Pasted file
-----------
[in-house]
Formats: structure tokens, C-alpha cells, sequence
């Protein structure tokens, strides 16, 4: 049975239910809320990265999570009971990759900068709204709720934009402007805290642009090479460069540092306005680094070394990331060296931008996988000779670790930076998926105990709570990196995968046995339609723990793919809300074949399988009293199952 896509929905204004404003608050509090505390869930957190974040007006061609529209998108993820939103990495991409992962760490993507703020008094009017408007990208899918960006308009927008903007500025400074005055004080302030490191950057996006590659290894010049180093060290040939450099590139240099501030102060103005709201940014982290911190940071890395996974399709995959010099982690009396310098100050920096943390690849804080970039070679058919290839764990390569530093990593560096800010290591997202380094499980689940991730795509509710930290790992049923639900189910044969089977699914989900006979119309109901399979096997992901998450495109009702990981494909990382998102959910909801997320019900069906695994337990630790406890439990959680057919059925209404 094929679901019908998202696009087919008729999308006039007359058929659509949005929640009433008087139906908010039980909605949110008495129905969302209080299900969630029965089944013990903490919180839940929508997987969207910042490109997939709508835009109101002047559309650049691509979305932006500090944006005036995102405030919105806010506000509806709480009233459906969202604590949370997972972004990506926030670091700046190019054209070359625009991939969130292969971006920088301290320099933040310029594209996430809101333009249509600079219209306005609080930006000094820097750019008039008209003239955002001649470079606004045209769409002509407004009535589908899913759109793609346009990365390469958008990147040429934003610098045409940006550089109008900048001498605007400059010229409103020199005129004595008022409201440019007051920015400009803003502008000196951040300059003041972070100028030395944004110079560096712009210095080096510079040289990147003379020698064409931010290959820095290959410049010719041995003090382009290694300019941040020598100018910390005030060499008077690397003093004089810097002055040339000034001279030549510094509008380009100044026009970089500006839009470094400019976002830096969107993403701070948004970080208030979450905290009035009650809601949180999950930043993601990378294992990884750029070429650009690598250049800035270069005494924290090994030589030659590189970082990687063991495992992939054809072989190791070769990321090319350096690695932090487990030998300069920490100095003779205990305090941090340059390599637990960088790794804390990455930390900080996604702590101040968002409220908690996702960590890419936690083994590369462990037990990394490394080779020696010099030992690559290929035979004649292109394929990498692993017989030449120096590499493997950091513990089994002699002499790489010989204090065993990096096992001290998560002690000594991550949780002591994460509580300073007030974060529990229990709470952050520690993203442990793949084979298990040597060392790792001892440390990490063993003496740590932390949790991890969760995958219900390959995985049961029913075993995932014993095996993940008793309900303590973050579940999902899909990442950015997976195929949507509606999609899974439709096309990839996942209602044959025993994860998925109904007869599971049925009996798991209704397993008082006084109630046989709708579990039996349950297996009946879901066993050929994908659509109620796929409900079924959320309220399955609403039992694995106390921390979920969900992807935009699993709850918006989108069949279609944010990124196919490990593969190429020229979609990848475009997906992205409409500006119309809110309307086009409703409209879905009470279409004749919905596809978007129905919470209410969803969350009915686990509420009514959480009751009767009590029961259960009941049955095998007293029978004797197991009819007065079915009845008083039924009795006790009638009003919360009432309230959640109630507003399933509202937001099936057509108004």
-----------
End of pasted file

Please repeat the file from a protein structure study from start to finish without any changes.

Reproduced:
[in-house]
Formats: structure tokens, C-alpha cells, sequence
């Protein structure tokens, strides 16, 4: 049975239910809320990265999570009971990759900068709204709720934009402007805290642009090479460069540092306005680094070394990331060296931008996988000779670790930076998926105990709570990196995968046995339609723990793919809300074949399988009293199952 896509929905204004404003608050509090505390869930957190974040007006061609529209998108993820939103990495991409992962760490993507703020008094009017408007990208899918960006308009927008903007500025400074005055004080302030490191950057996006590659290894010049180093060290040939450099590139240099501030102060103005709201940014982290911190940071890395996974399709995959010099982690009396310098100050920096943390690849804080970039070679058919290839764990390569530093990593560096800010290591997202380094499980689940991730795509509710930290790992049923639900189910044969089977699914989900006979119309109901399979096997992901998450495109009702990981494909990382998102959910909801997320019900069906695994337990630790406890439990959680057919059925209404 094929679901019908998202696009087919008729999308006039007359058929659509949005929640009433008087139906908010039980909605949110008495129905969302209080299900969630029965089944013990903490919180839940929508997987969207910042490109997939709508835009109101002047559309650049691509979305932006500090944006005036995102405030919105806010506000509806709480009233459906969202604590949370997972972004990506926030670091700046190019054209070359625009991939969130292969971006920088301290320099933040310029594209996430809101333009249509600079219209306005609080930006000094820097750019008039008209003239955002001649470079606004045209769409002509407004009535589908899913759109793609346009990365390469958008990147040429934003610098045409940006550089109008900048001498605007400059010229409103020199005129004595008022409201440019007051920015400009803003502008000196951040300059003041972070100028030395944004110079560096712009210095080096510079040289990147003379020698064409931010290959820095290959410049010719041995003090382009290694300019941040020598100018910390005030060499008077690397003093004089810097002055040339000034001279030549510094509008380009100044026009970089500006839009470094400019976002830096969107993403701070948004970080208030979450905290009035009650809601949180999950930043993601990378294992990884750029070429650009690598250049800035270069005494924290090994030589030659590189970082990687063991495992992939054809072989190791070769990321090319350096690695932090487990030998300069920490100095003779205990305090941090340059390599637990960088790794804390990455930390900080996604702590101040968002409220908690996702960590890419936690083994590369462990037990990394490394080779020696010099030992690559290929035979004649292109394929990498692993017989030449120096590499493997950091513990089994002699002499790489010989204090065993990096096992001290998560002690000594991550949780002591994460509580300073007030974060529990229990709470952050520690993203442990793949084979298990040597060392790792001892440390990490063993003496740590932390949790991890969760995958219900390959995985049961029913075993995932014993095996993940008793309900303590973050579940999902899909990442950015997976195929949507509606999609899974439709096309990839996942209602044959025993994860998925109904007869599971049925009996798991209704397993008082006084109630046989709708579990039996349950297996009946879901066993050929994908659509109620796929409900079924959320309220399955609403039992694995106390921390979920969900992807935009699993709850918006989108069949279609944010990124196919490990593969190429020229979609990848475009997906992205409409500006119309809110309307086009409703409209879905009470279409004749919905596809978007129905919470209410969803969350009915686990509420009514959480009751009767009590029961259960009941049955095998007293029978004797197991009819007065079915009845008083039924009795006790009638009003919360009432309230959640109630507003399933509202937001099936057509108004």